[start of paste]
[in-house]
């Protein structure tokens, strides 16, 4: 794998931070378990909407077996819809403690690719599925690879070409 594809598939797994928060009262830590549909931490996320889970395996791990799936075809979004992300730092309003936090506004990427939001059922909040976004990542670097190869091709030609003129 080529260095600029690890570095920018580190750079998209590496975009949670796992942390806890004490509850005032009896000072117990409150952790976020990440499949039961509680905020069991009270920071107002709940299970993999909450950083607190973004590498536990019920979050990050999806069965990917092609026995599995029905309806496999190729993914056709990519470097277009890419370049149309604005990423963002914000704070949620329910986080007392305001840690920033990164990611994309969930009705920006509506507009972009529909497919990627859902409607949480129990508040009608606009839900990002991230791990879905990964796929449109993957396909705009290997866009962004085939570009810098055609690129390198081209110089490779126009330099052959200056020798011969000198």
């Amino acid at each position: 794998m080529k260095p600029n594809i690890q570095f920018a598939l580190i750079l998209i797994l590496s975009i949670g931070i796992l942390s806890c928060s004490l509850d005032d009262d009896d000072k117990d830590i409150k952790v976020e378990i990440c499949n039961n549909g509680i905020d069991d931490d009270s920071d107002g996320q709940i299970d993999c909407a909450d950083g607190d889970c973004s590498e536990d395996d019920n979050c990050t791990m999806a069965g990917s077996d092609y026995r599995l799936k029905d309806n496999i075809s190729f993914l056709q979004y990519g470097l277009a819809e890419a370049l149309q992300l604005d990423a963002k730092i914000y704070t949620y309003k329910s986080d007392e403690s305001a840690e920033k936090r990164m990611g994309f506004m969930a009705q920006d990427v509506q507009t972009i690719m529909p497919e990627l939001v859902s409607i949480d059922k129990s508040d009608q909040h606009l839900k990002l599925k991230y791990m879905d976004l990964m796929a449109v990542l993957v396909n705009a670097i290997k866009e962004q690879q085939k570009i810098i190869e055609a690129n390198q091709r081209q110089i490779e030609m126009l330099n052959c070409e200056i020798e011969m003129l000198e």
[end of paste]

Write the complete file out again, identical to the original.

[in-house]
């Protein structure tokens, strides 16, 4: 794998931070378990909407077996819809403690690719599925690879070409 594809598939797994928060009262830590549909931490996320889970395996791990799936075809979004992300730092309003936090506004990427939001059922909040976004990542670097190869091709030609003129 080529260095600029690890570095920018580190750079998209590496975009949670796992942390806890004490509850005032009896000072117990409150952790976020990440499949039961509680905020069991009270920071107002709940299970993999909450950083607190973004590498536990019920979050990050999806069965990917092609026995599995029905309806496999190729993914056709990519470097277009890419370049149309604005990423963002914000704070949620329910986080007392305001840690920033990164990611994309969930009705920006509506507009972009529909497919990627859902409607949480129990508040009608606009839900990002991230791990879905990964796929449109993957396909705009290997866009962004085939570009810098055609690129390198081209110089490779126009330099052959200056020798011969000198």
């Amino acid at each position: 794998m080529k260095p600029n594809i690890q570095f920018a598939l580190i750079l998209i797994l590496s975009i949670g931070i796992l942390s806890c928060s004490l509850d005032d009262d009896d000072k117990d830590i409150k952790v976020e378990i990440c499949n039961n549909g509680i905020d069991d931490d009270s920071d107002g996320q709940i299970d993999c909407a909450d950083g607190d889970c973004s590498e536990d395996d019920n979050c990050t791990m999806a069965g990917s077996d092609y026995r599995l799936k029905d309806n496999i075809s190729f993914l056709q979004y990519g470097l277009a819809e890419a370049l149309q992300l604005d990423a963002k730092i914000y704070t949620y309003k329910s986080d007392e403690s305001a840690e920033k936090r990164m990611g994309f506004m969930a009705q920006d990427v509506q507009t972009i690719m529909p497919e990627l939001v859902s409607i949480d059922k129990s508040d009608q909040h606009l839900k990002l599925k991230y791990m879905d976004l990964m796929a449109v990542l993957v396909n705009a670097i290997k866009e962004q690879q085939k570009i810098i190869e055609a690129n390198q091709r081209q110089i490779e030609m126009l330099n052959c070409e200056i020798e011969m003129l000198e």